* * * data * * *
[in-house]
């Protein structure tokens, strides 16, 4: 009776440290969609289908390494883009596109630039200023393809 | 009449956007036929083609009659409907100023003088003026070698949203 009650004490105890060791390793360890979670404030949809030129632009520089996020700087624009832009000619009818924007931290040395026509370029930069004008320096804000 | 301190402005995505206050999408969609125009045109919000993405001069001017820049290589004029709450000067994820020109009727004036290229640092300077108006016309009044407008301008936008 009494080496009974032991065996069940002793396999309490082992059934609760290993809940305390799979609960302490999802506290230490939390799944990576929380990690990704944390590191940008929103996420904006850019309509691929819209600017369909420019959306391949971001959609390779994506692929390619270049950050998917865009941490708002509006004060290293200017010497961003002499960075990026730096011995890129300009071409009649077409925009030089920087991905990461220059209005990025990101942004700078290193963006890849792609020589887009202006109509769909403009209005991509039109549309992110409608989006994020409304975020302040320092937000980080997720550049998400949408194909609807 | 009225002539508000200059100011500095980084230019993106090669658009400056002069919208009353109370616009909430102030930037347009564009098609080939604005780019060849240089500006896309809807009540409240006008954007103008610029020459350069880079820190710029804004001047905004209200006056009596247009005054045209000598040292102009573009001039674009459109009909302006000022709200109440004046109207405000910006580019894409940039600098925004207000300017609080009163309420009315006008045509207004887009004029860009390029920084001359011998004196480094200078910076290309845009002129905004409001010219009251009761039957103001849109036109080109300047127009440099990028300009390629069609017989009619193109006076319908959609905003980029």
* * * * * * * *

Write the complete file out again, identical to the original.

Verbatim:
[in-house]
């Protein structure tokens, strides 16, 4: 009776440290969609289908390494883009596109630039200023393809 | 009449956007036929083609009659409907100023003088003026070698949203 009650004490105890060791390793360890979670404030949809030129632009520089996020700087624009832009000619009818924007931290040395026509370029930069004008320096804000 | 301190402005995505206050999408969609125009045109919000993405001069001017820049290589004029709450000067994820020109009727004036290229640092300077108006016309009044407008301008936008 009494080496009974032991065996069940002793396999309490082992059934609760290993809940305390799979609960302490999802506290230490939390799944990576929380990690990704944390590191940008929103996420904006850019309509691929819209600017369909420019959306391949971001959609390779994506692929390619270049950050998917865009941490708002509006004060290293200017010497961003002499960075990026730096011995890129300009071409009649077409925009030089920087991905990461220059209005990025990101942004700078290193963006890849792609020589887009202006109509769909403009209005991509039109549309992110409608989006994020409304975020302040320092937000980080997720550049998400949408194909609807 | 009225002539508000200059100011500095980084230019993106090669658009400056002069919208009353109370616009909430102030930037347009564009098609080939604005780019060849240089500006896309809807009540409240006008954007103008610029020459350069880079820190710029804004001047905004209200006056009596247009005054045209000598040292102009573009001039674009459109009909302006000022709200109440004046109207405000910006580019894409940039600098925004207000300017609080009163309420009315006008045509207004887009004029860009390029920084001359011998004196480094200078910076290309845009002129905004409001010219009251009761039957103001849109036109080109300047127009440099990028300009390629069609017989009619193109006076319908959609905003980029």